“[There] is a sort of defeated moralism. If you are only slightly peculiar, there is the possibility that a shouting at will save you and bring you back to the straight and narrow. But, if you are too far gone in any direction, there is no hope; either there is nothing that even a shouting at can do for you or you are simply pitiable.” – Reggie C. King.
If last night’s events are anything to go by, it seems that a new craze has descended upon the city like a fat, three-arsed spider.
I’m talking, of course, about drive-by insults. American cities have proper crime with drive-by shootings but here in Little Britain we have this other form of abuse-in-motion, which I postulate might someday be known as “Tit!”-and-run driving.
“Fags!” shouted the first of the evening.
“Nice Hat!” bawled the second.
“Fudd!” spat the third, particularly aggressively.
A fudd, for the non-Glaswegian among you is a finely-crafted synonym referring to what is more cordially known as a “lady’s tuppence”.
Each of their insults fell victim to the doppler effect. Defied by simple GCSE physics.
It’s astonishing what small and insignificant things can antagonise some people to the extent that they feel obliged to shout abuse at a stranger from the window of their car.
All I had done was wear a hat.
Yet it made my friend and I the objects of three aggressive drive-by insults. It wasn’t even a particularly extravagant hat: just a black porkpie which is in entirely good proportion and I don’t think makes me look strange or gay.
I don’t think your dress sense has to be particularly extravagant to attract such attention any more though. This afternoon, I received another derisive attire-based comment from a stranger but this one was perhaps the oddest. A slightly chavvy schoolgirl took the briefest of glances at me before squawking, “Hah! Can I borrow your suit?!”. Since the girl had at least been brave enough not to deliver her insult from a speeding vehicle, I was able to retort. I said: “I don’t think so. Such an exercise would be uncomfortable for both of us” .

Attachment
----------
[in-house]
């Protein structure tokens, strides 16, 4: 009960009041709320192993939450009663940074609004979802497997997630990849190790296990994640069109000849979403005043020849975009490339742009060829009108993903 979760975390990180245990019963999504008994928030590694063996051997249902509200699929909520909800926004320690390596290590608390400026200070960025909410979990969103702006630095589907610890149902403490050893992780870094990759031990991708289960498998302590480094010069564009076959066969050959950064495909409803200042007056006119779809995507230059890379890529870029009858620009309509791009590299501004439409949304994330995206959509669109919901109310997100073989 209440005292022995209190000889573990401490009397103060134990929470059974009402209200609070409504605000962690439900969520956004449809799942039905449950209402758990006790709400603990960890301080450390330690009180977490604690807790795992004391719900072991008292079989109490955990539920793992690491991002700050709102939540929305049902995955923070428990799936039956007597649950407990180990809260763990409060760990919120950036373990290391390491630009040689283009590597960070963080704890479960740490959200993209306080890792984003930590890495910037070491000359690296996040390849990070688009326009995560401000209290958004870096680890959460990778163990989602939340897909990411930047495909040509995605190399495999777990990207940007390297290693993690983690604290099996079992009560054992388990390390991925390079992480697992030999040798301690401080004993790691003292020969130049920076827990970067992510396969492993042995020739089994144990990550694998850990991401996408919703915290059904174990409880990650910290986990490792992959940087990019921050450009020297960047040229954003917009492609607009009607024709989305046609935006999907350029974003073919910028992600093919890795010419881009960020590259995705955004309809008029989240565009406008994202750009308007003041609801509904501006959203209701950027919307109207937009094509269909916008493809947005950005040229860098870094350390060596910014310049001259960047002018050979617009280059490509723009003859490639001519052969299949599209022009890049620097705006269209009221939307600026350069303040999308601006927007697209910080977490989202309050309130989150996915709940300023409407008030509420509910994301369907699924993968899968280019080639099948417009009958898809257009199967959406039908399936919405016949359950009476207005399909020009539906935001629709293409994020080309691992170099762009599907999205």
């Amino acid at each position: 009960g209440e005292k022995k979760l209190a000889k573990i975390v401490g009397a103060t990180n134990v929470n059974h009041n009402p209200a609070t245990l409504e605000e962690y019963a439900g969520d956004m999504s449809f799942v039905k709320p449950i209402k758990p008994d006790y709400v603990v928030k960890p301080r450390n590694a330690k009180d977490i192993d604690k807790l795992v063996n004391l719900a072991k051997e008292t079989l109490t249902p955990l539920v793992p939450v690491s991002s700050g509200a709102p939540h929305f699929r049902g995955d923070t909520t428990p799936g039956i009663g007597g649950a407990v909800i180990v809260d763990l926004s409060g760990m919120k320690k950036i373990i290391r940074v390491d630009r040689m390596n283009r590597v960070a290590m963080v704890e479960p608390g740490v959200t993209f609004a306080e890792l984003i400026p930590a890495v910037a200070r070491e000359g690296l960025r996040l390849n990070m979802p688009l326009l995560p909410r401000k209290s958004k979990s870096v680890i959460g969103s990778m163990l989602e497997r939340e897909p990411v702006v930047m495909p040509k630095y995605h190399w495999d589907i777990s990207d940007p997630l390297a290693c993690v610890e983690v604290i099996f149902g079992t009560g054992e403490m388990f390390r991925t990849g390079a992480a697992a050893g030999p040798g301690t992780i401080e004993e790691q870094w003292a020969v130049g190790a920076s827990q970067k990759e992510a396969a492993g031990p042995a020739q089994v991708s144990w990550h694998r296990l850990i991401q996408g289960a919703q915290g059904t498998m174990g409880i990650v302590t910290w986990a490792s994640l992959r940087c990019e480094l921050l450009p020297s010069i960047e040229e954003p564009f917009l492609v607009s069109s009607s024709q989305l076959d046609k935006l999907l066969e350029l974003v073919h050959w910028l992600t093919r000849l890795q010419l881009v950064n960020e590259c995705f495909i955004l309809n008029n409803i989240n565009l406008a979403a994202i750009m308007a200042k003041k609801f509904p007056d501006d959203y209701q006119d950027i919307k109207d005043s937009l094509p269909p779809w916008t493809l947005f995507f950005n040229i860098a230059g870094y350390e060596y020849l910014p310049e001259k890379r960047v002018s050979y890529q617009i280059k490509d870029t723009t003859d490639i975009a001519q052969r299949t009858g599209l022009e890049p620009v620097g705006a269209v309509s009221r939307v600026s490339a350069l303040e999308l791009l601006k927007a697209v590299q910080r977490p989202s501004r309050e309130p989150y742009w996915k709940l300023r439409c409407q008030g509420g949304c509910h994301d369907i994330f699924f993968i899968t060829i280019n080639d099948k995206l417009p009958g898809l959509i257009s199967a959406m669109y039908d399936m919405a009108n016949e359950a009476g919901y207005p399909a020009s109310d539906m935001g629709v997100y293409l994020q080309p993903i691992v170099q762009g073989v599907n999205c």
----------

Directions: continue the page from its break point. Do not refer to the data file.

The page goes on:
But why had she found a man in a suit so worthy of comment? I was clearly walking back from work. Don’t most people wear suits to work? It’s quite funny really. I suddenly remember that Fast Show sketch in which Mark Williams, seemingly disgusted with every single person he sees, shouts from his car window with impossibly increasing shrillness, “Brick Layer! Carpet Fitter?! Milk Man!!! Shop Keeper?! PAPER BOY??!“
It does make me wonder though how genuinely different people get by. What of dandies, punks, ethnic minorities, goths, people with missing limbs, baldies, fatties, transexuals, the aged? What of the tattooed, the birthmarked, the deformed, the limping? How do they walk down the street without being showered by the spittle of passing drivers?
There is a rather strange man who patrols my street in a massive cowboy hat, constantly swearing at himself and spitting on his own shoes. You’d imagine that such an individual would take away the attention from marginally different people such as myself in a similar fashion to the how planet Jupiter protects the Earth from so many asteroids. But alas it seems not to happen.
Perhaps it is the very fact that I occupy a grey area between ‘sane’ and ‘bonkers’ that bothers people so much. Maybe they are fine with those individuals who are clearly properly mad but when a fairly regular bloke decides to wear a hat, it has the tendency to confuse and upset.
Let that be a lesson to you, dear reader. Society only understands extremes – the sane and the crazy; the totally ascetic and the utterly greedy. I am proud to announce that this blog and all my subsequent works will now represent a voice for the new minority: the marginally peculiar and the vaguely odd. Unite, slightly strange brothers and sisters!